At a terminal prompt:
heroku login -i
You will see something like:
heroku: Enter your login credentials Email:
Enter your Heroku email and password:
heroku: Enter your login credentials firstname.lastname@example.org Password: *************** Logged in as email@example.com
At a terminal prompt,
This will assign a random name to your app. If you want to, you can also choose a name for the app when creating it:
heroku create my-cool-app
Or, at any time, you can rename the app:
heroku rename my-awesome-app
Make a git commit with your latest work that you wish to deploy. You can use the web interface at
/git, or you can run the following commands at a terminal prompt:
git add -A git commit -m "Describe your changes"
At a terminal prompt,
git push heroku HEAD:master -f
https://my-awesome-app.herokuapp.com(or whatever name you chose or were assigned).
Then, at a terminal prompt:
heroku domains:add www.your-domain.com
You will see some instructions:
heroku domains:add www.your-domain.com Adding test.appdevproject.com to ⬢ my-awesome-app... done Configure your app's DNS provider to point to the DNS Target young-peony-foamxxrzcu9xzxd286waw6ay.herokudns.com. For help, see https://devcenter.heroku.com/articles/custom-domains The domain www.your-domain.com has been enqueued for addition Run heroku domains:wait 'www.your-domain.com' to wait for completion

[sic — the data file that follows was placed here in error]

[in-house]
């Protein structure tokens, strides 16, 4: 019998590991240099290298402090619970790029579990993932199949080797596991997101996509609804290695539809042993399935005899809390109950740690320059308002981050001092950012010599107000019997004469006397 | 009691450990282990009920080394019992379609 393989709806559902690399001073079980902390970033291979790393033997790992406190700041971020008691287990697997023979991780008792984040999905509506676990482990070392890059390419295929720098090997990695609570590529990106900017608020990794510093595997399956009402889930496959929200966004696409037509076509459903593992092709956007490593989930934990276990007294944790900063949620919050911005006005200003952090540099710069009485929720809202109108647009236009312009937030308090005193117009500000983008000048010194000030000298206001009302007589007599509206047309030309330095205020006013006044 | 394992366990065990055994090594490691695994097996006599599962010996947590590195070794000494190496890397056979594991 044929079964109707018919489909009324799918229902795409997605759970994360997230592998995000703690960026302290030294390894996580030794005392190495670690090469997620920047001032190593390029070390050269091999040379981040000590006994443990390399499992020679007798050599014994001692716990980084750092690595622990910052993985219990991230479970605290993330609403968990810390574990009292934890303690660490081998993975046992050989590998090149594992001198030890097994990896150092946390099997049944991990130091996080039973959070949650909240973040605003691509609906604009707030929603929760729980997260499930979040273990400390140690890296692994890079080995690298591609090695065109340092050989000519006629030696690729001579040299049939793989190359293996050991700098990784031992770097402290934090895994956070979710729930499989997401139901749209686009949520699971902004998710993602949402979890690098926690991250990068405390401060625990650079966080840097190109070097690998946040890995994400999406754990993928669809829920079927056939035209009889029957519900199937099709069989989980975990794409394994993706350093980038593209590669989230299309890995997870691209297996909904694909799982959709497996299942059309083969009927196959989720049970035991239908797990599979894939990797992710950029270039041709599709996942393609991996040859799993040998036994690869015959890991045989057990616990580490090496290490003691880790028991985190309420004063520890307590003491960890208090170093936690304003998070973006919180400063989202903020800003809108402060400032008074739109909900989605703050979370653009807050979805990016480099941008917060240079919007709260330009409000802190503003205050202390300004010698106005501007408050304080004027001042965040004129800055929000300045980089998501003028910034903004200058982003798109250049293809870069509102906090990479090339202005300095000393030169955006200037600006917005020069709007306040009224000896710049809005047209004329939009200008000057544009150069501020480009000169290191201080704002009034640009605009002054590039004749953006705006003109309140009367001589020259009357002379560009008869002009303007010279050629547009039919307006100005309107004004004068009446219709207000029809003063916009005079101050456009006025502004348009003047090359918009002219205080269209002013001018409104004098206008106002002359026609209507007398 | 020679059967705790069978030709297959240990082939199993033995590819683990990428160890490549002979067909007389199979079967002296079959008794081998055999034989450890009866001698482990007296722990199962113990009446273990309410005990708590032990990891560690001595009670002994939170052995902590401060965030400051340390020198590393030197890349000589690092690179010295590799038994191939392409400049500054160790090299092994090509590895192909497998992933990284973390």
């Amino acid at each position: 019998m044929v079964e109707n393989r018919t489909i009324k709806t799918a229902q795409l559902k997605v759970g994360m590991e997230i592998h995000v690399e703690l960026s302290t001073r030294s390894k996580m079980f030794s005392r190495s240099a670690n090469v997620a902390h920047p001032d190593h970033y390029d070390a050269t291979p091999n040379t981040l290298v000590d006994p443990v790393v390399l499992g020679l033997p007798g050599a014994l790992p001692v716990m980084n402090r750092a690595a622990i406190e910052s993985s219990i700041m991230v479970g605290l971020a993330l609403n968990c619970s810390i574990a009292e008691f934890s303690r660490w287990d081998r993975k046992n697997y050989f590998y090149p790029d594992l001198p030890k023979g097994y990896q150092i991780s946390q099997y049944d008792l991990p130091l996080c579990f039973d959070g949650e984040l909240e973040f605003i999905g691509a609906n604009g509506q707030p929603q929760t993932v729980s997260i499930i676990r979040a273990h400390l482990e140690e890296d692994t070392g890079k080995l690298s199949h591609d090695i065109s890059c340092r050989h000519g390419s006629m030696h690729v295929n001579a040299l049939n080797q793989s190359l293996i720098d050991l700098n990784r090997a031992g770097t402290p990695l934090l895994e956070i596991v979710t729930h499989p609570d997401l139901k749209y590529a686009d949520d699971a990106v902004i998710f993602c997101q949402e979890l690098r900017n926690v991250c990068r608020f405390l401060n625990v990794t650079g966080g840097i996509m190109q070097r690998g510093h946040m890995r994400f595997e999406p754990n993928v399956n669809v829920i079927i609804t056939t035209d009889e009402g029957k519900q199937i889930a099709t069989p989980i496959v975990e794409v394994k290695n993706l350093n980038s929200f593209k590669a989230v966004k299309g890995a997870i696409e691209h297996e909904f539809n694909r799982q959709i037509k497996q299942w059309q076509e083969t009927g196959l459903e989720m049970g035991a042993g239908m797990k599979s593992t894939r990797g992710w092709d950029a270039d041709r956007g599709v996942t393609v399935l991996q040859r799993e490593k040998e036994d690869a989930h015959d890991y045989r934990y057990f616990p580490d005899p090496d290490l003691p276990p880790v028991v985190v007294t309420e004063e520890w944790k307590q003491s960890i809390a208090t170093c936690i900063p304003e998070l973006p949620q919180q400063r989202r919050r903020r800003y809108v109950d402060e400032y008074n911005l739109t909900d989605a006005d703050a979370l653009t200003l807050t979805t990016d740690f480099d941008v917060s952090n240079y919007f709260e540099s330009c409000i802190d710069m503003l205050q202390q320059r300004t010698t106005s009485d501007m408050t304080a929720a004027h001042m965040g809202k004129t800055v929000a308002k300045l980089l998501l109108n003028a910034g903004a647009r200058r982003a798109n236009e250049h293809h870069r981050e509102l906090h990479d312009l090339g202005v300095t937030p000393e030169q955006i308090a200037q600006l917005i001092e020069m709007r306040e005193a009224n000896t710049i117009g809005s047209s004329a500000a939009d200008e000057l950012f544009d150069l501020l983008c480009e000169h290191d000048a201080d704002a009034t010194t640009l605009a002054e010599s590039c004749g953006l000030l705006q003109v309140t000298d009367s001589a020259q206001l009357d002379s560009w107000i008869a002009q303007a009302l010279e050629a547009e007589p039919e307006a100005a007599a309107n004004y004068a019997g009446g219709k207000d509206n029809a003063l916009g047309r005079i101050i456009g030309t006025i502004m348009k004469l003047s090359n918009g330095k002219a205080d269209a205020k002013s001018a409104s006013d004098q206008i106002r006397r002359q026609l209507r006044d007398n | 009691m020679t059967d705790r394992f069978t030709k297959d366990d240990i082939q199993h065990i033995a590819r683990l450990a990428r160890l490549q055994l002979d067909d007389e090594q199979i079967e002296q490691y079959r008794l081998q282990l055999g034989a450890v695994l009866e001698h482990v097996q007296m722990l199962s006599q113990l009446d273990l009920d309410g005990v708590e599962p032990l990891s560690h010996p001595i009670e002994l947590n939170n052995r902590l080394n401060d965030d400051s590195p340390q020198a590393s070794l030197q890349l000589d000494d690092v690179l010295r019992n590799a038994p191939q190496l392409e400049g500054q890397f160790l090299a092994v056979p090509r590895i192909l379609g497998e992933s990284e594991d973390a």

wwwto the target that Heroku gave you (in the example above,
When your users run into errors, we don’t want them to see the gory details of what went wrong. So, rather then show them the detailed error messages, we just show them a generic “Something went wrong” page when running the application in production mode.
But then, how will you debug errors that your users will, inevitably, discover in your code? Eventually, you should add a service like Rollbar, which will automatically log every error and send you a detailed report. But for now, you should look at the error message in your server log.
How can you look at your Heroku server log? With this command:
heroku logs --tail
That will show us what’s going over there in California:
You’ll notice that the production server log is not as helpful as the development log! What I do is clear the Terminal with Cmd+K, and then refresh the request that was causing the error. I then scroll to the top of the mess, and start to look through carefully for the error message.
You can run rake tasks on a schedule very easily on Heroku. First,
heroku addons:create scheduler:standard
heroku addons:open scheduler
It will give you a URL to open, at which you’ll find a dashboard. You can then specify a task (e.g.
rails send_sms or whatever you named your task) and a frequency that you want the task to be run. Your options are every day, every hour, and every 10 minutes. That’s it!